The headline news is that 2015 was the second-highest US patent litigation year ever, as I analysed in my story published today (subscription or a trial needed to view).
According to figures from the Docket Navigator database, some 5,774 patent cases were filed in US district courts in 2015. This was 15% higher than the 5,006 cases filed in 2014, but 5% lower than the 6,094 cases filed in the record 2013 year.
In addition, NPEs increased their share of the patent cases filed in district courts, according to a study released by Unified Patents this week.
Unlike for district court patent cases, last year was a record year for Patent Trial and Appeal Board (PTAB) filing, with 1,797 petitions. This was up 7% on the 1,677 filed in 2014. Some 92% of the PTAB petitions filed last year were inter partes review (IPR) petitions.
This record year proves how popular the PTAB has become in the past few years. The pace of PTAB filing slowed near the end of the year, however. The number of fourth quarter petitions was a 9% drop on the third quarter and was down 20% on the fourth quarter of 2014.
Managing IP will be running detailed analyses of 2015 US patent litigation and PTAB filing in the coming weeks, revealing the biggest filers, defendants, law firms and more, so keep a look out for that.
Looking ahead to 2016
The increase in patent litigation has surprised some. In a blog post this week, Erich Spangenberg gave his predictions for the year ahead while also grading his predictions for last year. He gave himself an “F” for his prediction that patent lawsuits will continue to decline but an “A” for predicting that IPRs will increase but not for the reasons most think.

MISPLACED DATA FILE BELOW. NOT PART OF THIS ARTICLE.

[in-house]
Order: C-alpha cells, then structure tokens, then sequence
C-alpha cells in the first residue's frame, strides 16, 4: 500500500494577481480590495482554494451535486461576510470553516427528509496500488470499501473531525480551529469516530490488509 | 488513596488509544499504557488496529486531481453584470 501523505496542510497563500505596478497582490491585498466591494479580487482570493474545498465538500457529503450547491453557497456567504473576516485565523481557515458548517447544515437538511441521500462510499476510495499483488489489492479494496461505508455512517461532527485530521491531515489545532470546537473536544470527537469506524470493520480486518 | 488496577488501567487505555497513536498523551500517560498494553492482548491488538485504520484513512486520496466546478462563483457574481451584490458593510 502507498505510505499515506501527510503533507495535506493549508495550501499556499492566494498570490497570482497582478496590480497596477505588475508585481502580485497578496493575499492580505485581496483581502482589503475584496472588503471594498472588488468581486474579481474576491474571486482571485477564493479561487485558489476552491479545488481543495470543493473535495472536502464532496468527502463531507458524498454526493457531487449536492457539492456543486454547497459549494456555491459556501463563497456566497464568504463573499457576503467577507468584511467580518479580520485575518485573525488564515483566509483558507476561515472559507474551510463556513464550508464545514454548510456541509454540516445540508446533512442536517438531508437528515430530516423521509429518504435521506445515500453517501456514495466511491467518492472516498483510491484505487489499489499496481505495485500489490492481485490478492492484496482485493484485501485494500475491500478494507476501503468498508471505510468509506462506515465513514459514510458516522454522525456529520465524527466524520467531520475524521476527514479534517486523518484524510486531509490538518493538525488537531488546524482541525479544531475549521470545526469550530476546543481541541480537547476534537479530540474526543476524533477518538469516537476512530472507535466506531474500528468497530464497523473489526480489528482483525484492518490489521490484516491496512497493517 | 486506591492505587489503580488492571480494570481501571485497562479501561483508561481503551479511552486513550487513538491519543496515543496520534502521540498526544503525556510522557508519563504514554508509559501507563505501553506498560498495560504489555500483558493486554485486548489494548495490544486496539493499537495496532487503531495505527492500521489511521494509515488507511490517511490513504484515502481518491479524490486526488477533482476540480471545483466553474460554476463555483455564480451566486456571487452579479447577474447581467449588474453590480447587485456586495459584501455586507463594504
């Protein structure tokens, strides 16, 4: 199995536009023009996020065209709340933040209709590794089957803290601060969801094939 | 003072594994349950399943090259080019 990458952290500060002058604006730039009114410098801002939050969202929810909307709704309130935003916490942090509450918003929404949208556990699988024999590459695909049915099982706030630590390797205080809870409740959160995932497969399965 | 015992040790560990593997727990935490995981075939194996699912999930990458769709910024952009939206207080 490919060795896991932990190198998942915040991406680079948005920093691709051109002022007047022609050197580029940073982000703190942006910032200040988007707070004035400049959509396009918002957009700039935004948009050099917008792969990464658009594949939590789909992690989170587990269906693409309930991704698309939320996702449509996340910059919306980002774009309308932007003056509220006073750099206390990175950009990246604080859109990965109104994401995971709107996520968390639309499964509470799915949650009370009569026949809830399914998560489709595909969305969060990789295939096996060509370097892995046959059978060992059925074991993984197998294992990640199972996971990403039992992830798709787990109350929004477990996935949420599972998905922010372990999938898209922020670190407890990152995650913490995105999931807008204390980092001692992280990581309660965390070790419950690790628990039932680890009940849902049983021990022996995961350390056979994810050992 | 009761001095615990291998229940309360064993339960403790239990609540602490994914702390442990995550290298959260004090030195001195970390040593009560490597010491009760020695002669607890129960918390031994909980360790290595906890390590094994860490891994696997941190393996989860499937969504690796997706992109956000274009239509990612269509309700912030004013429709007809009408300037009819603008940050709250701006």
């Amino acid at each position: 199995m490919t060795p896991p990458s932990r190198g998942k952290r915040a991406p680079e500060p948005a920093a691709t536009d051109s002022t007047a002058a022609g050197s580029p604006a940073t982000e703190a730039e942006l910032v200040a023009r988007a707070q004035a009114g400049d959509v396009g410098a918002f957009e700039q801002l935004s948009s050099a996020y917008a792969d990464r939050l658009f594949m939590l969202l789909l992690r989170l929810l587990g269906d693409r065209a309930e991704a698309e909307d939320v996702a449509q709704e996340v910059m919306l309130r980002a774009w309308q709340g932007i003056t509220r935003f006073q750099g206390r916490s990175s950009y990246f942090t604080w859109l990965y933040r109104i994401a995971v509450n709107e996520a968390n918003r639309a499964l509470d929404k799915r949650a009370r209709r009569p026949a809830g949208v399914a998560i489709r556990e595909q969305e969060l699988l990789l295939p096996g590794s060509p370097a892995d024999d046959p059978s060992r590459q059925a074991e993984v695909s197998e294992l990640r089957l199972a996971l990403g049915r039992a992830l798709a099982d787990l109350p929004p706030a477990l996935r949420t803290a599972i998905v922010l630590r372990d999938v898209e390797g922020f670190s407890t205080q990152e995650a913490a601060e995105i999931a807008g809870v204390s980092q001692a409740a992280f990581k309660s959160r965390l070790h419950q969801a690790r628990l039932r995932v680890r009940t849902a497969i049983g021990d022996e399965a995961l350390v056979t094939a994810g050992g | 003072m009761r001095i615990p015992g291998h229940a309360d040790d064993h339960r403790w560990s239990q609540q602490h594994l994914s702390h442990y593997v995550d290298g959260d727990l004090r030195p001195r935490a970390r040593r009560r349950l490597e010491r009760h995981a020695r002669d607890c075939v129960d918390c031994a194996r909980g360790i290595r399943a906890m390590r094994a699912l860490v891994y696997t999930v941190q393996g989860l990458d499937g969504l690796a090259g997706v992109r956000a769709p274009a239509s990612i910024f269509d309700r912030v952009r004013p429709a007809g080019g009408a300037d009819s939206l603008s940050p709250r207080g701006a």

Spangenberg believes that 2016 will see the bottom of the IP market, which has been in disarray since 2010. The America Invents Act, Alice v CLS Bank, and other Supreme Court and Federal Circuit decisions have created great uncertainty for patent owners, not to mention the continued focus on patent reform in Congress.
“It’s no surprise, then, that the billion-dollar-plus patent deals or patent-driven M&A activity we saw back in 2011 and 2012 seem like relics of the distant past,” says Spangenberg. “I predict that in 2016 we’ll see an event that in hindsight will be acknowledged as the bottom of the fall and the beginning of the turnaround.”
He said there are lots of potential candidates for what that event may be, including a potential sale of Intellectual Ventures and its 70,000 at market bottom prices (“Yes, the company denies it’s for sale… but so what?” asks Spangenberg), an IP investment fund exiting, patent assertion entities going bust, or a big IP-based transaction blowing up.
“We’ve had a bull market in patents for over 25 years. Nothing lasts forever; we were due for a bad five years to correct the imbalance,” says Spangenberg.
He identified several things likely to contribute to the recovery, including it becoming easier to enforce patents in China and the Unified Patent Court becoming a reality in late 2016. “Most importantly, many large patent owners are starting to wake up to the fact that what’s good for Google is not necessarily good for them,” said Spangenberg.
He concluded: “As a result, by the end of 2016 I expect to see a stronger patent market, with both increased transaction volume and higher prices.”
What do you think? Is Spangenberg’s assessment of 2016 right? What will be the big issues for the year?
Other blogs have also been assessing what 2016 holds in store. The IP Watchdog blog canvassed a number of IP practitioners for their patent and trade secret wishes for 2016 in an enjoyable post. Drinker Biddle’s Bob Stoll noted the importance of this year’s US presidential election. He too noted a change in mood around patents.
“The pendulum is already beginning to swing back towards our historical roots that recognize the importance of strong patent protection as an engine for economic growth and I predict that 2016 will set the stage, with modest improvements for patent holders, for more sweeping changes in 2017,” said Stoll.